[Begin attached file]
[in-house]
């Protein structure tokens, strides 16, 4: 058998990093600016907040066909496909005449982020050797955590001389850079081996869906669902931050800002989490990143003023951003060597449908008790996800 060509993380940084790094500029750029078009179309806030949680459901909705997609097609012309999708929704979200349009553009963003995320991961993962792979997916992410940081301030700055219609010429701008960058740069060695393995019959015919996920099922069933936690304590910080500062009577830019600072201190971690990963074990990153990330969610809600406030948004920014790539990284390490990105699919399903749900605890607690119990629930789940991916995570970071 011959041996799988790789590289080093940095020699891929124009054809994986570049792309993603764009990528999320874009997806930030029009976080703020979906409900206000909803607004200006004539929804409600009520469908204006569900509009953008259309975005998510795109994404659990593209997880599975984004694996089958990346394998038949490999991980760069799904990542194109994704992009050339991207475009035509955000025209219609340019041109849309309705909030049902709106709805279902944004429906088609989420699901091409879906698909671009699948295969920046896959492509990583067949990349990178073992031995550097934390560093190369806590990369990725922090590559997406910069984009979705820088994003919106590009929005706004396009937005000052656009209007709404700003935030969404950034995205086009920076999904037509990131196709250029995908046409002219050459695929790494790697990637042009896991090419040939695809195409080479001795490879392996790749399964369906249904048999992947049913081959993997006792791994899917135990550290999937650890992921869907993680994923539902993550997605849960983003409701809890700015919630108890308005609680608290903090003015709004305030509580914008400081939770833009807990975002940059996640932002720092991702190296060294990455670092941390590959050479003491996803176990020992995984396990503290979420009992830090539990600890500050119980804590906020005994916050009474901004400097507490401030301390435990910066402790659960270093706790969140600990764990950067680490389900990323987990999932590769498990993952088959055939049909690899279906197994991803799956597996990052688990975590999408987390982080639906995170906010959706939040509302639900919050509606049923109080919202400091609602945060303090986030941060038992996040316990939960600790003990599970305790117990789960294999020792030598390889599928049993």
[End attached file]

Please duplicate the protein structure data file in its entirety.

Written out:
[in-house]
């Protein structure tokens, strides 16, 4: 058998990093600016907040066909496909005449982020050797955590001389850079081996869906669902931050800002989490990143003023951003060597449908008790996800 060509993380940084790094500029750029078009179309806030949680459901909705997609097609012309999708929704979200349009553009963003995320991961993962792979997916992410940081301030700055219609010429701008960058740069060695393995019959015919996920099922069933936690304590910080500062009577830019600072201190971690990963074990990153990330969610809600406030948004920014790539990284390490990105699919399903749900605890607690119990629930789940991916995570970071 011959041996799988790789590289080093940095020699891929124009054809994986570049792309993603764009990528999320874009997806930030029009976080703020979906409900206000909803607004200006004539929804409600009520469908204006569900509009953008259309975005998510795109994404659990593209997880599975984004694996089958990346394998038949490999991980760069799904990542194109994704992009050339991207475009035509955000025209219609340019041109849309309705909030049902709106709805279902944004429906088609989420699901091409879906698909671009699948295969920046896959492509990583067949990349990178073992031995550097934390560093190369806590990369990725922090590559997406910069984009979705820088994003919106590009929005706004396009937005000052656009209007709404700003935030969404950034995205086009920076999904037509990131196709250029995908046409002219050459695929790494790697990637042009896991090419040939695809195409080479001795490879392996790749399964369906249904048999992947049913081959993997006792791994899917135990550290999937650890992921869907993680994923539902993550997605849960983003409701809890700015919630108890308005609680608290903090003015709004305030509580914008400081939770833009807990975002940059996640932002720092991702190296060294990455670092941390590959050479003491996803176990020992995984396990503290979420009992830090539990600890500050119980804590906020005994916050009474901004400097507490401030301390435990910066402790659960270093706790969140600990764990950067680490389900990323987990999932590769498990993952088959055939049909690899279906197994991803799956597996990052688990975590999408987390982080639906995170906010959706939040509302639900919050509606049923109080919202400091609602945060303090986030941060038992996040316990939960600790003990599970305790117990789960294999020792030598390889599928049993």